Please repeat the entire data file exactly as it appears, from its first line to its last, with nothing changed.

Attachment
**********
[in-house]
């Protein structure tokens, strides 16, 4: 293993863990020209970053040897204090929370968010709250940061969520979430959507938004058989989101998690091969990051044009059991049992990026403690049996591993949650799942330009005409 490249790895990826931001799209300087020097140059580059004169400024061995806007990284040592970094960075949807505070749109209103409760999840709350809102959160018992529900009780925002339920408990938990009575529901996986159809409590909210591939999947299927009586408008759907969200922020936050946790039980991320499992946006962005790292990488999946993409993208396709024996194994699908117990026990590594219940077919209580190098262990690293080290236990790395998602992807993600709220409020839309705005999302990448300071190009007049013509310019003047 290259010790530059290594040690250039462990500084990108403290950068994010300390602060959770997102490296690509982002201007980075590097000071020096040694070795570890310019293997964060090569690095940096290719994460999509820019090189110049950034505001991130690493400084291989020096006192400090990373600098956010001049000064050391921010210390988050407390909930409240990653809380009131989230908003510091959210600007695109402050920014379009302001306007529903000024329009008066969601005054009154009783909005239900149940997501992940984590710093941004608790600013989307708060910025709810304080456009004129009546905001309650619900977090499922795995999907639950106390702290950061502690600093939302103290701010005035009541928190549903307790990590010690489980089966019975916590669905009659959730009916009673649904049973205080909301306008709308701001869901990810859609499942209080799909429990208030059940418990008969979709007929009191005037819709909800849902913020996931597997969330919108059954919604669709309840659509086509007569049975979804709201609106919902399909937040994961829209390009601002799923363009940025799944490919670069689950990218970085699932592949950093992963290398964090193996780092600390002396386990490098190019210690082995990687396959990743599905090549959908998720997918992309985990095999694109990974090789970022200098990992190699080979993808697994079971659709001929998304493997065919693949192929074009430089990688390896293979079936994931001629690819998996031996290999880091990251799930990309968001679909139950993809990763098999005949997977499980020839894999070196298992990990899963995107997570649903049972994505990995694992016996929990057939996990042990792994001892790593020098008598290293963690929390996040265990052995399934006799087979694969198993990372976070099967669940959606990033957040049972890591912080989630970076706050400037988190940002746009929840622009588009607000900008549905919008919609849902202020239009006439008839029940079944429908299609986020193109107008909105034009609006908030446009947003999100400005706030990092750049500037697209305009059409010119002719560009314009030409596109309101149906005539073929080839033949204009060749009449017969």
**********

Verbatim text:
[in-house]
């Protein structure tokens, strides 16, 4: 293993863990020209970053040897204090929370968010709250940061969520979430959507938004058989989101998690091969990051044009059991049992990026403690049996591993949650799942330009005409 490249790895990826931001799209300087020097140059580059004169400024061995806007990284040592970094960075949807505070749109209103409760999840709350809102959160018992529900009780925002339920408990938990009575529901996986159809409590909210591939999947299927009586408008759907969200922020936050946790039980991320499992946006962005790292990488999946993409993208396709024996194994699908117990026990590594219940077919209580190098262990690293080290236990790395998602992807993600709220409020839309705005999302990448300071190009007049013509310019003047 290259010790530059290594040690250039462990500084990108403290950068994010300390602060959770997102490296690509982002201007980075590097000071020096040694070795570890310019293997964060090569690095940096290719994460999509820019090189110049950034505001991130690493400084291989020096006192400090990373600098956010001049000064050391921010210390988050407390909930409240990653809380009131989230908003510091959210600007695109402050920014379009302001306007529903000024329009008066969601005054009154009783909005239900149940997501992940984590710093941004608790600013989307708060910025709810304080456009004129009546905001309650619900977090499922795995999907639950106390702290950061502690600093939302103290701010005035009541928190549903307790990590010690489980089966019975916590669905009659959730009916009673649904049973205080909301306008709308701001869901990810859609499942209080799909429990208030059940418990008969979709007929009191005037819709909800849902913020996931597997969330919108059954919604669709309840659509086509007569049975979804709201609106919902399909937040994961829209390009601002799923363009940025799944490919670069689950990218970085699932592949950093992963290398964090193996780092600390002396386990490098190019210690082995990687396959990743599905090549959908998720997918992309985990095999694109990974090789970022200098990992190699080979993808697994079971659709001929998304493997065919693949192929074009430089990688390896293979079936994931001629690819998996031996290999880091990251799930990309968001679909139950993809990763098999005949997977499980020839894999070196298992990990899963995107997570649903049972994505990995694992016996929990057939996990042990792994001892790593020098008598290293963690929390996040265990052995399934006799087979694969198993990372976070099967669940959606990033957040049972890591912080989630970076706050400037988190940002746009929840622009588009607000900008549905919008919609849902202020239009006439008839029940079944429908299609986020193109107008909105034009609006908030446009947003999100400005706030990092750049500037697209305009059409010119002719560009314009030409596109309101149906005539073929080839033949204009060749009449017969």